Tmic
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Record Information
Version2.0
Creation Date2014-08-29 05:49:39 UTC
Update Date2014-12-24 20:26:41 UTC
Accession NumberT3D4175
Identification
Common Name8-Hydroxy-deoxyguanosine
ClassSmall Molecule
Description8-Hydroxy-deoxyguanosine is a uremic toxin. Uremic toxins can be subdivided into three major groups based upon their chemical and physical characteristics: 1) small, water-soluble, non-protein-bound compounds, such as urea; 2) small, lipid-soluble and/or protein-bound compounds, such as the phenols and 3) larger so-called middle-molecules, such as beta2-microglobulin. Chronic exposure of uremic toxins can lead to a number of conditions including renal damage, chronic kidney disease and cardiovascular disease. 8-Hydroxy-deoxyguanosine (8-OHdG) is a sensitive marker of the DNA damage due to hydroxyl radical attack at the C8 of guanine. This damage, if left unrepaired, has been proposed to contribute to mutagenicity and cancer promotion.
Compound Type
  • Amine
  • Ether
  • Food Toxin
  • Metabolite
  • Natural Compound
  • Organic Compound
  • Uremic Toxin
Chemical Structure
Thumb
Synonyms
Synonym
7,8-Dihydro-8-oxo-2'-deoxyguanosine
7,8-Dihydro-8-oxodeoxyguanosine
8-Hydroxy-2'-deoxyguanosine
8-Hydroxy-2'deoxyguanosine
8-Hydroxy-2-deoxyguanosine
8-Hydroxydeoxy-guanosine
8-Hydroxydeoxyguanine
8-Hydroxydeoxyguanosine
8-OHdG
8-Oxo-7,8-dihydro-2'-deoxyguanosine
8-Oxo-7,8-dihydrodeoxyguanosine
8-Oxo-dG
8-Oxodg
Oh8dG
Chemical FormulaC10H13N5O5
Average Molecular Mass283.241 g/mol
Monoisotopic Mass283.092 g/mol
CAS Registry Number88847-89-6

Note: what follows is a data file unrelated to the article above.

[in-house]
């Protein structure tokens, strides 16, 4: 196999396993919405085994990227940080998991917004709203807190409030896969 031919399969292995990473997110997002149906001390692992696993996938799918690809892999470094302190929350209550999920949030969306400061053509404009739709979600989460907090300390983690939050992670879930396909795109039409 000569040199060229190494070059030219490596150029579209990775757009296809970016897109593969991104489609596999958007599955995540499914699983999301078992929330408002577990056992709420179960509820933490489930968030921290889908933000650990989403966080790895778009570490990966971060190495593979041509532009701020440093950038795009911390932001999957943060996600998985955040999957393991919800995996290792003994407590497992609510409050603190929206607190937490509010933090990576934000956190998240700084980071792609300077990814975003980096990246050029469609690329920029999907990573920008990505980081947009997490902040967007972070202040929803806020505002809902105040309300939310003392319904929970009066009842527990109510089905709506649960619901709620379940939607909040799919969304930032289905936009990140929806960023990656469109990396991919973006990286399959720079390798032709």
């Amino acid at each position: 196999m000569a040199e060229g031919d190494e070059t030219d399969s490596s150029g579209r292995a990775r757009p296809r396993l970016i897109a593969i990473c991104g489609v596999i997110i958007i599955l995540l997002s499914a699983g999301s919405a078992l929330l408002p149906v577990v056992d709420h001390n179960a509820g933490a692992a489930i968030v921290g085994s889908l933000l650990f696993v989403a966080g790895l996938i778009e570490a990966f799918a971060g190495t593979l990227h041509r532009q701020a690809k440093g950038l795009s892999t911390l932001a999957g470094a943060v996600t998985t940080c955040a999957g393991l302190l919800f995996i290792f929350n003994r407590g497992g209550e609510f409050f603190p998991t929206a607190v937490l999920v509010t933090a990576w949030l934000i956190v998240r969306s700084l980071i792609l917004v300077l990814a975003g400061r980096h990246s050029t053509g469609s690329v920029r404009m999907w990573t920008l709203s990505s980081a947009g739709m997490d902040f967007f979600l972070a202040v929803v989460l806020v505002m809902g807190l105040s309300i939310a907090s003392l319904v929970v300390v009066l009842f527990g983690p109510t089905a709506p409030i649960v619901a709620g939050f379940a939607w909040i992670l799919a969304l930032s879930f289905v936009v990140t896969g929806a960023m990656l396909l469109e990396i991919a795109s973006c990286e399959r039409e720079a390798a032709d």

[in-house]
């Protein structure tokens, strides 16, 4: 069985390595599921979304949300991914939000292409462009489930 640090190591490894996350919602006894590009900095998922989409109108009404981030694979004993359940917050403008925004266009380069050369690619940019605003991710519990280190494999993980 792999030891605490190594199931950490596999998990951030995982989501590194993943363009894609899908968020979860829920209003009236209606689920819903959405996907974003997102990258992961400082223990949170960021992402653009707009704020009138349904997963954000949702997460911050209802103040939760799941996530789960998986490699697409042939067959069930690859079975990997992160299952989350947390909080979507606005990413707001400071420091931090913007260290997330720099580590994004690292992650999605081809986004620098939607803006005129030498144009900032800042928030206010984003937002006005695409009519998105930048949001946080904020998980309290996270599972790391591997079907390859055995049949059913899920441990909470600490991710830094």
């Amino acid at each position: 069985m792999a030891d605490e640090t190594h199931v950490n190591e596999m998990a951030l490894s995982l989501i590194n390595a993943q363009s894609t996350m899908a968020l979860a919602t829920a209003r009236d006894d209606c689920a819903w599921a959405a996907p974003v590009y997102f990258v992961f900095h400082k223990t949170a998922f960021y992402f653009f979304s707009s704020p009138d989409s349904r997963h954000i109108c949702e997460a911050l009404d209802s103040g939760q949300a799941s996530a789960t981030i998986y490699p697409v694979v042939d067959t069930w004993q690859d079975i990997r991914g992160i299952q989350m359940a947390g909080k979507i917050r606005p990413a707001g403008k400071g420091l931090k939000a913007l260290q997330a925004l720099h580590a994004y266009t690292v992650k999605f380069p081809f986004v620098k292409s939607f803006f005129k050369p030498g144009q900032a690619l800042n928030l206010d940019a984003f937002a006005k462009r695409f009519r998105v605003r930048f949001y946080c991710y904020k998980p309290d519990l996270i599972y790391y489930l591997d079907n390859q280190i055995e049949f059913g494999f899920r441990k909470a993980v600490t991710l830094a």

IUPAC Name2-amino-8-hydroxy-9-[(2R,4S,5R)-4-hydroxy-5-(hydroxymethyl)oxolan-2-yl]-6,9-dihydro-1H-purin-6-one
Traditional Name8-hydroxy-2'-deoxyguanosine
SMILES[H][C@]1(O)C[C@@]([H])(O[C@]1([H])CO)N1C(O)=NC2=C1NC(=N)N=C2O
InChI IdentifierInChI=1S/C10H13N5O5/c11-9-13-7-6(8(18)14-9)12-10(19)15(7)5-1-3(17)4(2-16)20-5/h3-5,16-17H,1-2H2,(H,12,19)(H3,11,13,14,18)/t3-,4+,5+/m0/s1
InChI KeyInChIKey=HCAJQHYUCKICQH-VPENINKCSA-N
Chemical Taxonomy
Description belongs to the class of organic compounds known as purine 2'-deoxyribonucleosides. Purine 2'-deoxyribonucleosides are compounds consisting of a purine linked to a ribose which lacks a hydroxyl group at position 2.
KingdomOrganic compounds
Super ClassNucleosides, nucleotides, and analogues
ClassPurine nucleosides
Sub ClassPurine 2'-deoxyribonucleosides
Direct ParentPurine 2'-deoxyribonucleosides
Alternative Parents
Substituents
  • Purine 2'-deoxyribonucleoside
  • Imidazopyrimidine
  • Purine
  • Hydroxypyrimidine
  • N-substituted imidazole
  • Pyrimidine
  • Tetrahydrofuran
  • Heteroaromatic compound
  • Azole
  • Imidazole
  • Secondary alcohol
  • Oxacycle
  • Azacycle
  • Organoheterocyclic compound
  • Hydrocarbon derivative
  • Primary alcohol
  • Organooxygen compound
  • Organonitrogen compound
  • Alcohol
  • Organic nitrogen compound
  • Organic oxygen compound
  • Organopnictogen compound